We all have stories.  They are buried deep in us, waiting for that trigger which causes them to bubble to the surface.  If the flirty lass in the pub mentioned sports, it would remind me of a story, if she said she liked animals, then I would tell a tale of “Harley the Cat,” if she wanted to talk about how cute she thought I was, then I would let her continue.

If you feel like you are getting stumped, then let your imagination take over.  Picture yourself somewhere else and doing something you enjoy with people you feel comfortable with.  Are you talking about politics?  Maybe a discussion about wine has started?  If you do this, I am sure the old light bulb will turn on. Whatever the topic, I bet you have a story, and then you will have your next blog piece.


I write a blog at  Extremely Average.  Mostly I write about my adventures in woodworking, but on occasion I delve into photography, social media, or just go crazy and write some fiction.  Obviously I have trouble focusing.  I make my living managing customer relations and social media for Preferred Vendor, in the HR and Recruiting industry.  So basically, I do this all day long, every day.  I love it.  I am thrilled to be asked to write a guest blog piece on Jeannette’s blog.

On a personal note, I like tennis, golf, woodworking, blogging, thinking about woodworking while I golf and then writing about it in my blog.  I also like cheese and think that

How Obama’s Story Telling May Shift the Conversation on Health Care

The debate on health care has reached a fever pitch with both sides — those for and against it – dug in for the fight.  Until now, President Obama, the most cerebral of presidents, has used the logic of his argument to try to communicate to the American people the details of his health plan.  But it hasn’t been working.

So, in a town-hall-style meeting in Colorado over the weekend, he reverted to the oldest form of communication on earth – story telling.  As my friend and fellow blogger Annie Hart in says in her blog Stories Change the World, “Storytelling is the oldest, most powerful form of communication on the planet. Stories create powerful images that inspire us to think and act in new ways. By harnessing the power of story, you hold the power of creation in your hands.”

In his entreaties to the crowd, the President talked about his own grandmother to push back against unsubstantiated claims that his plan would deny care to elderly parents.  “I just lost my grandmother last year.  I know what it’s like to watch somebody you love who’s aging deteriorate, and have to struggle with that.”  He vigorously denied that the notion that members of congress who have to vote on health care legislation would pull the plug on the elderly.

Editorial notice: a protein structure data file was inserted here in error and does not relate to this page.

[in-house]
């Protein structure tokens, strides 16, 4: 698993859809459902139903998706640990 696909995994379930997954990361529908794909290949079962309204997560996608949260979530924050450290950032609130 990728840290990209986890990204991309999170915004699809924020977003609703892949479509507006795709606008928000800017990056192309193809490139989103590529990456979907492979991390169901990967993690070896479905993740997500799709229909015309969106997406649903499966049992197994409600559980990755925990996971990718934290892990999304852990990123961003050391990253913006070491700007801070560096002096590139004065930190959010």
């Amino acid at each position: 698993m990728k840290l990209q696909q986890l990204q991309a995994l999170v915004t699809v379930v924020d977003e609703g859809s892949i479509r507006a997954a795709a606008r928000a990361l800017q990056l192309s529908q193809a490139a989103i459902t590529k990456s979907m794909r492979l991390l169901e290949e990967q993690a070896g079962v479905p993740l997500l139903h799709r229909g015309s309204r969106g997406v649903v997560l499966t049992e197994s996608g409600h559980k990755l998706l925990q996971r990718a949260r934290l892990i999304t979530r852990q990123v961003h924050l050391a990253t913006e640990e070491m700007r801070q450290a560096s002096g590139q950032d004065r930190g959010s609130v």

Story telling appeals to our emotions.  And Obama made a direct appeal to the emotions of his listeners – could anyone believe the government would deny care to grannie?

That’s what reporters want to hear – stories with a middle, beginning and end.  As writing becomes more informal, a direct result of the internet, even news stories look more and more like feature stories.  The old shibboleth of starting a news story with the traditional “who, what, where when and why” has given way to stories that begin “American military women have changed the way the U.S. goes to war and they have done so without the disruption of discipline and unit cohesion that some feared.” (NY Times). This is the beginning of a story, and you want to hear more.

Or, “Khalid Khan’s small construction firm (in Afghanistan) was supposed to build a road here that would open his strife-scarred land to commerce and improve its prospects for peace. Instead he wound up in the hands of the Taliban, hanging upside down.” (WSJ).  You definitely want to know what happened to him.

Have you noticed when you are watching local TV, a reporter covering an accident will begin an interview with the question, “What happened?”  Then a bystander will tell the story, “I was sitting on my stoop when all of a sudden I heard a loud crash. I looked over and saw two cars.  They were a wreck.  I ran to the scene of the accident and with help from other people I tried desperately to pull the passengers from the cars before there was an explosion, but I couldn’t get them out.  I was never so scared in my life.”   Here is a neat little story with a beginning: the crash.  A middle:  he ran to scene but couldn’t get them out.  An ending: he was scared to death.

So, the next time you are trying to get a response from a friend, or a customer, try telling a story.  Involve them.  Tug at their emotions.  It often works as you engage your friend in a story that you both create.